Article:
Vicenarian Richard travels to Thailand and finds himself in possession of a strange map. Rumours state that it leads to a solitary beach paradise, a tropical bliss. Excited and intrigued, he sets out to find it.
Nelson Mandela, in his first term as the South African President, initiates a unique venture to unite the apartheid-torn land: enlist the national rugby team on a mission to win the 1995 Rugby World Cup.
After 20 years caring for her father, woman with cancer now must re-connect with her trashy sister and nephews she's never met after being diagnosed. Her love helps the angry teen nephew, and her sister learns to relate to people.
Biopic of J. Edgar Hoover told by Hoover as he recalls his career for a biography. Early in his career, Hoover fixated on Communists, anarchists and any other revolutionary taking action against the U.S. government. He slowly builds the agency's reputation, becoming the sole arbiter of who gets hired and fired. One of his hires is Clyde Tolson who is quickly promoted to Assistant Director and would be Hoover's confidant and companion for the rest of Hoover's life. Hoover's memories have him playing a greater role in the many high profile cases the FBI was involved in - the Lindbergh baby kidnapping, the arrest of bank robbers like John Dillinger - and also show him to be quite adept at manipulating the various politicians he's worked with over his career, thanks in large part to his secret files.Written by
Armie Hammer appeared in 4 episodes of the show Gossip Girl (2007) that starred Ed Westwick. See more »
The movie portrays the Lindbergh kidnapping as being the reason for the origin of the crime laboratory. In fact, according to the FBI website, the lab was much earlier. In addition, it was the New Jersey police and Schwarzkopf who did the work on the ladder, including the forensic work that led to the mill where the kidnapper was employed. Schwarzkopf, incidentally, is the father of General Norman Schwarzkopf, the commander of Desert Storm. See more »
J. Edgar Hoover:
Let me tell you something. The SCLC has direct Communist ties. Even great men can be corrupted, can't they? Communism is not a political party. It is a disease. It corrupts the soul, turning men, even the gentlest of men, into vicious evil tyrants.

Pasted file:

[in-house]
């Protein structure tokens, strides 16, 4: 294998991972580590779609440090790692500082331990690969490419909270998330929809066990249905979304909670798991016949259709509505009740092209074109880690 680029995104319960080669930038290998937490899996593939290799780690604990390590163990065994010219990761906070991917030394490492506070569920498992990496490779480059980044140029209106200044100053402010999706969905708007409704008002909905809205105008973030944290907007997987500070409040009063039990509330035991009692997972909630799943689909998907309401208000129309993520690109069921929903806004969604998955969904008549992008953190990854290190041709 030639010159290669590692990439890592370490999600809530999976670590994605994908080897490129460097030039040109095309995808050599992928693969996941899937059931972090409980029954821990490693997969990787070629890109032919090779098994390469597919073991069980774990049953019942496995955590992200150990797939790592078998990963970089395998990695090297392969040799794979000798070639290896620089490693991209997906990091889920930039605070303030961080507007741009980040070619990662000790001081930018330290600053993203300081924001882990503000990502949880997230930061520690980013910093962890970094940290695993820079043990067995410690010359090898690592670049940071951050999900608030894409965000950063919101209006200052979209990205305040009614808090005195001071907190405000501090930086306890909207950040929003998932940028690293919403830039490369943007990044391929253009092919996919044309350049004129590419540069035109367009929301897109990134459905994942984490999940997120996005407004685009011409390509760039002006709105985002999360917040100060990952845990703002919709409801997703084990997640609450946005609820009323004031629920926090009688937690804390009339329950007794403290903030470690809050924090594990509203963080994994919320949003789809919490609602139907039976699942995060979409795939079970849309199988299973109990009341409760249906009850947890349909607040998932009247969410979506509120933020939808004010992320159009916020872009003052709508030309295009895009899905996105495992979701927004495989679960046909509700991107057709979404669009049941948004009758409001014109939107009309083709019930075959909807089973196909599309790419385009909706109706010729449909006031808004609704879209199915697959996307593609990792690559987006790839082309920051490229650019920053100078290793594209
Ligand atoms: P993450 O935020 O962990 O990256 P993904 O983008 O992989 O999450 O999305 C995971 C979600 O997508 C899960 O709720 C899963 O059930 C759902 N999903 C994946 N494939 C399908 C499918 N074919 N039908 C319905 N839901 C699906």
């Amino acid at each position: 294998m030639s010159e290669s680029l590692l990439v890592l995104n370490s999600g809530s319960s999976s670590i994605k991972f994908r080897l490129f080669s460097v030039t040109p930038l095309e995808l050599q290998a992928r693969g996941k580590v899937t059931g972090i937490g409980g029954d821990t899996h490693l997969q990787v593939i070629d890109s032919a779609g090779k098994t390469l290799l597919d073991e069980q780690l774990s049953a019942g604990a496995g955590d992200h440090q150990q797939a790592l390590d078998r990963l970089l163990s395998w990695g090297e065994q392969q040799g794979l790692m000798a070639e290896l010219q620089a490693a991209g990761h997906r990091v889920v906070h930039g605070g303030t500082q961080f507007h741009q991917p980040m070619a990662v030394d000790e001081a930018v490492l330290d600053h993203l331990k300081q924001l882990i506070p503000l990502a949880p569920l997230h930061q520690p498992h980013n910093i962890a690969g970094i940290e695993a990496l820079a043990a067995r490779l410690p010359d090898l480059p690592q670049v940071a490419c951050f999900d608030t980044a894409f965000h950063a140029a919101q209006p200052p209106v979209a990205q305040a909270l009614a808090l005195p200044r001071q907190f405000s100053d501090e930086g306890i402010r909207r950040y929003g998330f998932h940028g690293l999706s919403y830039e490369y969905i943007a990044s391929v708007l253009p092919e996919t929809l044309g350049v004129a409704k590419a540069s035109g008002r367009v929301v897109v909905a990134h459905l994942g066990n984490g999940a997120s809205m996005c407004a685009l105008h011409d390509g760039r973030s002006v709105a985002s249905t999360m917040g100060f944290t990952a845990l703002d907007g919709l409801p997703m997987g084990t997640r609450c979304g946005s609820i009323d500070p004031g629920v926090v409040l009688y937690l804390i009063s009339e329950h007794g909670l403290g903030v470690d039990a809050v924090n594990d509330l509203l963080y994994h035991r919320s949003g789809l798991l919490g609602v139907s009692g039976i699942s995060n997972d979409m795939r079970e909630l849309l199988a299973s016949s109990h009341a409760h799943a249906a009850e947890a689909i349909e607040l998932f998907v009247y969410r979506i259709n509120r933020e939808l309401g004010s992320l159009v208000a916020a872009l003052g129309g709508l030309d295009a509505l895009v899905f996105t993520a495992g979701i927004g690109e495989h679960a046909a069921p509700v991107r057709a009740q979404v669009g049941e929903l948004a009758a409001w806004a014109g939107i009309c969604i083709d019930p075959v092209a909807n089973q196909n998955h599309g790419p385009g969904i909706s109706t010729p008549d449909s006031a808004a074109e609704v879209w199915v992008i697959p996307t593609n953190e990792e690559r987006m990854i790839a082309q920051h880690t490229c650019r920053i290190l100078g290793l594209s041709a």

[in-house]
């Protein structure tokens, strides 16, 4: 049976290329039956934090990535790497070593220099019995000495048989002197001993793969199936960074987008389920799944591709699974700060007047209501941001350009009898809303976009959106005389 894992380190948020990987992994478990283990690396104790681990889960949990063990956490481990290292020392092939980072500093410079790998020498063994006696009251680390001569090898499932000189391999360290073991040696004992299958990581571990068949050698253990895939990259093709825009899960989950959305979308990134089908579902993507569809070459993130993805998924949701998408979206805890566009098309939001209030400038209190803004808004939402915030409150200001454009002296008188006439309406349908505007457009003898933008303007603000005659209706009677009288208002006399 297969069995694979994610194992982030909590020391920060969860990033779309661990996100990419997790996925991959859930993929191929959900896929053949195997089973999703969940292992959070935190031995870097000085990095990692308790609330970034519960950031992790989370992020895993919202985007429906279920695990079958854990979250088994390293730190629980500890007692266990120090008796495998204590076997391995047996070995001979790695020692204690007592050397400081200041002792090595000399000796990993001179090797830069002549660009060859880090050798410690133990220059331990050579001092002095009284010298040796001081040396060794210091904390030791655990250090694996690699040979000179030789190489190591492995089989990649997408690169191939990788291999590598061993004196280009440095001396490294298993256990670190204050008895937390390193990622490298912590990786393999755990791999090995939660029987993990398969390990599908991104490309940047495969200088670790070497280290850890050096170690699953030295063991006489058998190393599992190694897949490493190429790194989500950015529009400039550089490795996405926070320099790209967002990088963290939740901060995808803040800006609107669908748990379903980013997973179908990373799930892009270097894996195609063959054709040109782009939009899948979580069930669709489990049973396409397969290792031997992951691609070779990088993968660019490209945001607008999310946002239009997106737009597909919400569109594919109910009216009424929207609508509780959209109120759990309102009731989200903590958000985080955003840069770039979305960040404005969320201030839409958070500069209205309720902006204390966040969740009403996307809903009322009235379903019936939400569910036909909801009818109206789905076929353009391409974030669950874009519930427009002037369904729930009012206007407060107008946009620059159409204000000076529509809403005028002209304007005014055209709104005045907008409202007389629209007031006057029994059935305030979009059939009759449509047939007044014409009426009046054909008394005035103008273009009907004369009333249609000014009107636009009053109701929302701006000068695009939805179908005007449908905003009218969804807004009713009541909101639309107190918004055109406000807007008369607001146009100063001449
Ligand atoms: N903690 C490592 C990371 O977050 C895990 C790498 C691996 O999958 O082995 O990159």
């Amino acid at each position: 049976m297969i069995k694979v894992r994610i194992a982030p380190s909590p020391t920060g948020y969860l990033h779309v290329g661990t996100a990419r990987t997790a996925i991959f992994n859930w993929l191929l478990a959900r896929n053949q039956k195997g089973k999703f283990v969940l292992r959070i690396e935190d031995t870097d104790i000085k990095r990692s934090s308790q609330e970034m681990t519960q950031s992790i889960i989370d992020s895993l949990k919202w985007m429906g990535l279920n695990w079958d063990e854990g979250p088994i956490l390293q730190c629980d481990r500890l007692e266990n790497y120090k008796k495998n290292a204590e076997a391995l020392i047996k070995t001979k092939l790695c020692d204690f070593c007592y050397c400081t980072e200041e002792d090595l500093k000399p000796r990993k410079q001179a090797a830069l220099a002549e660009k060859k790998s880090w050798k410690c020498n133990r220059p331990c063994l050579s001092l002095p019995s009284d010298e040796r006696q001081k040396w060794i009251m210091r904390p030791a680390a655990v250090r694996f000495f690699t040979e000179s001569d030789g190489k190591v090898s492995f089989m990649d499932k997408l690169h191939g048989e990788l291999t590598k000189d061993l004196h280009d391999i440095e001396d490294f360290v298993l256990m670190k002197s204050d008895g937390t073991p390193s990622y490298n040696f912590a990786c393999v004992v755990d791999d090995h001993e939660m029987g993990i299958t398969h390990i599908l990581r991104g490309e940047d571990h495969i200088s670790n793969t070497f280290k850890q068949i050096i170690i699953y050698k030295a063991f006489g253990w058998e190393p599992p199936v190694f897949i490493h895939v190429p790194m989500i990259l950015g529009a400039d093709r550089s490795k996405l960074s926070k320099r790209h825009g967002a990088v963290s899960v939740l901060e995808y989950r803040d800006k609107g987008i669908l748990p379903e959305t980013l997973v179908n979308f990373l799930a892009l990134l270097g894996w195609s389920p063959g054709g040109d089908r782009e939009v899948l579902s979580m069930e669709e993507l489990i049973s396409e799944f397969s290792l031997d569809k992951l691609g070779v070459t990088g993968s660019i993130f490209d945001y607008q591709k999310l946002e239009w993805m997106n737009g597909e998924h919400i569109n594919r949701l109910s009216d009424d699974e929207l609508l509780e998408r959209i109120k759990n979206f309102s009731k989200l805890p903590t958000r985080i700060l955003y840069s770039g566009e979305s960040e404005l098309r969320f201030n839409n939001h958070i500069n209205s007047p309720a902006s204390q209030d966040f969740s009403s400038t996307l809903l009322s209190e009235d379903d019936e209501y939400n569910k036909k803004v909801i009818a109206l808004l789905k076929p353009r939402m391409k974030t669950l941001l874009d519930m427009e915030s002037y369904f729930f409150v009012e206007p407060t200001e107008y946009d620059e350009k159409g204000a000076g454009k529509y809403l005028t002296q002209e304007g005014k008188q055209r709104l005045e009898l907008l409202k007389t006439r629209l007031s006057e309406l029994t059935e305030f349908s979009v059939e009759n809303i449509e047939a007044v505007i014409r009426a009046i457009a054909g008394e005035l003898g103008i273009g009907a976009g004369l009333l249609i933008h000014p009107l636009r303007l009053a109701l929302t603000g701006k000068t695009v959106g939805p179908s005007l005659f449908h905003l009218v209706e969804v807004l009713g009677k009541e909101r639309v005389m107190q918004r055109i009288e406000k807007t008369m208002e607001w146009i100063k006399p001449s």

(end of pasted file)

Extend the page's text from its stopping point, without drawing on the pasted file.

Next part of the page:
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The best that can be said for this film is that it got made. The subject matter, about the life of a dreadfully dull and stodgy old bureaucrat from a bygone era, is not in line with Hollywood's usual mass-produced action films aimed at brash young boys. I credit Director Eastwood and lead actor Leonardo Di Caprio with enough star power to convince the money-men to fund this project. And it turned a profit.
But there are plenty of problems with "J. Edgar", not the least of which is a script that flips back and forth too much between the 1960s and earlier decades in Hoover's life. A lot of time is wasted on the gangster era of the 1920 and 30s, possibly because Di Caprio is so youthful looking, he fits a younger image of Hoover, in contrast to an aging old man in the 60s. Almost nothing is included about the JFK assassination and follow-up investigation despite the fact that Hoover played a central role in marketing the "lone-gunman" theory.
Throughout, Hoover comes across as bureaucratic, rigid, moralistic, self-righteous, incapable of changing with the times, dishonest, and a hypocrite. Absent from the film are any virtuous qualities he may have had.
As Hoover, Leonardo Di Caprio gives a better performance than I would have predicted. But the script does Di Caprio no favors. The dialogue for Hoover consists largely of platitudes and pronouncements. Hoover doesn't talk with people so much as make little speeches to them. And Di Caprio's monotone voice exaggerates this talking down to others effect.
Hoover demanded loyalty from his staff. As his private secretary, Helen Gandy (Naomi Watts) is an interesting study in forced loyalty. Ditto Clyde Tolson (Armie Hammer), as Hoover's sidekick.
Cinematography is quite dark. Colors are heavily muted, almost monochromatic. Costumes and prod design are convincing across five decades. But makeup for an older Clyde Tolson is horrid; his face looks like a wax figure that's about to melt.
"J. Edgar" could have been much better, had the script focused more on the sixties and shown Hoover's working relationship to the Kennedy's and Lyndon Johnson. And though I appreciate Di Caprio's efforts to get the film made, a different actor might have been more convincing in the role of Hoover. Still, the film is a reasonably good effort. It's worth watching once, if for no other reason than because it's a true story about a real-life historical figure.
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